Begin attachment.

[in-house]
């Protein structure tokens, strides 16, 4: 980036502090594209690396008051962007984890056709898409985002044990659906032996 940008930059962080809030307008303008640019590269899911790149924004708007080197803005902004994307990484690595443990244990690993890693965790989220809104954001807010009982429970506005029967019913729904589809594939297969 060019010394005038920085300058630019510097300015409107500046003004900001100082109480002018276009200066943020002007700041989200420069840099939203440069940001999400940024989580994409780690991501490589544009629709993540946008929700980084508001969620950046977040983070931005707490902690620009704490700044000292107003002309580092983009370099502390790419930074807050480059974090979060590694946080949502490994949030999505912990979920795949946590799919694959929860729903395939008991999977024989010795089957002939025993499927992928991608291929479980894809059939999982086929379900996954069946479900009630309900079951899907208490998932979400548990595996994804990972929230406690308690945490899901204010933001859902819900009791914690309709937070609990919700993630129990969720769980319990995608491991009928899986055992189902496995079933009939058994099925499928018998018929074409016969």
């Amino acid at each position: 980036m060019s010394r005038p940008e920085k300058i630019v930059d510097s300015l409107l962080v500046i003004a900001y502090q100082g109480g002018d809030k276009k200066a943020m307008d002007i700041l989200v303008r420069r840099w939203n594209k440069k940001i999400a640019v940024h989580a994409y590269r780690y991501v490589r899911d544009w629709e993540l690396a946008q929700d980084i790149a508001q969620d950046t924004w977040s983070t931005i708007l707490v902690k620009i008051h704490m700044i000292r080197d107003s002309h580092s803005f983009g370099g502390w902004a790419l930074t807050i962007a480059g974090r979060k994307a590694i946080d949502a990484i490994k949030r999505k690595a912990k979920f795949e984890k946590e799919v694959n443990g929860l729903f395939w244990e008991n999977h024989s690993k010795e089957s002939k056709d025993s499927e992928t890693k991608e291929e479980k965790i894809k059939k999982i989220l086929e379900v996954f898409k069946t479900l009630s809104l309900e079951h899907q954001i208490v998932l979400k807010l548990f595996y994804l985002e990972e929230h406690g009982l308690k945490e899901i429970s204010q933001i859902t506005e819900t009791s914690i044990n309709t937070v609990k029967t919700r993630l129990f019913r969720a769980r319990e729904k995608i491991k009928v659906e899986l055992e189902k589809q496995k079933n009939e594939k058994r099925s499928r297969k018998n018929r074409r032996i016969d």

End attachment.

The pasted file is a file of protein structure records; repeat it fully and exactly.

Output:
[in-house]
């Protein structure tokens, strides 16, 4: 980036502090594209690396008051962007984890056709898409985002044990659906032996 940008930059962080809030307008303008640019590269899911790149924004708007080197803005902004994307990484690595443990244990690993890693965790989220809104954001807010009982429970506005029967019913729904589809594939297969 060019010394005038920085300058630019510097300015409107500046003004900001100082109480002018276009200066943020002007700041989200420069840099939203440069940001999400940024989580994409780690991501490589544009629709993540946008929700980084508001969620950046977040983070931005707490902690620009704490700044000292107003002309580092983009370099502390790419930074807050480059974090979060590694946080949502490994949030999505912990979920795949946590799919694959929860729903395939008991999977024989010795089957002939025993499927992928991608291929479980894809059939999982086929379900996954069946479900009630309900079951899907208490998932979400548990595996994804990972929230406690308690945490899901204010933001859902819900009791914690309709937070609990919700993630129990969720769980319990995608491991009928899986055992189902496995079933009939058994099925499928018998018929074409016969």
């Amino acid at each position: 980036m060019s010394r005038p940008e920085k300058i630019v930059d510097s300015l409107l962080v500046i003004a900001y502090q100082g109480g002018d809030k276009k200066a943020m307008d002007i700041l989200v303008r420069r840099w939203n594209k440069k940001i999400a640019v940024h989580a994409y590269r780690y991501v490589r899911d544009w629709e993540l690396a946008q929700d980084i790149a508001q969620d950046t924004w977040s983070t931005i708007l707490v902690k620009i008051h704490m700044i000292r080197d107003s002309h580092s803005f983009g370099g502390w902004a790419l930074t807050i962007a480059g974090r979060k994307a590694i946080d949502a990484i490994k949030r999505k690595a912990k979920f795949e984890k946590e799919v694959n443990g929860l729903f395939w244990e008991n999977h024989s690993k010795e089957s002939k056709d025993s499927e992928t890693k991608e291929e479980k965790i894809k059939k999982i989220l086929e379900v996954f898409k069946t479900l009630s809104l309900e079951h899907q954001i208490v998932l979400k807010l548990f595996y994804l985002e990972e929230h406690g009982l308690k945490e899901i429970s204010q933001i859902t506005e819900t009791s914690i044990n309709t937070v609990k029967t919700r993630l129990f019913r969720a769980r319990e729904k995608i491991k009928v659906e899986l055992e189902k589809q496995k079933n009939e594939k058994r099925s499928r297969k018998n018929r074409r032996i016969d």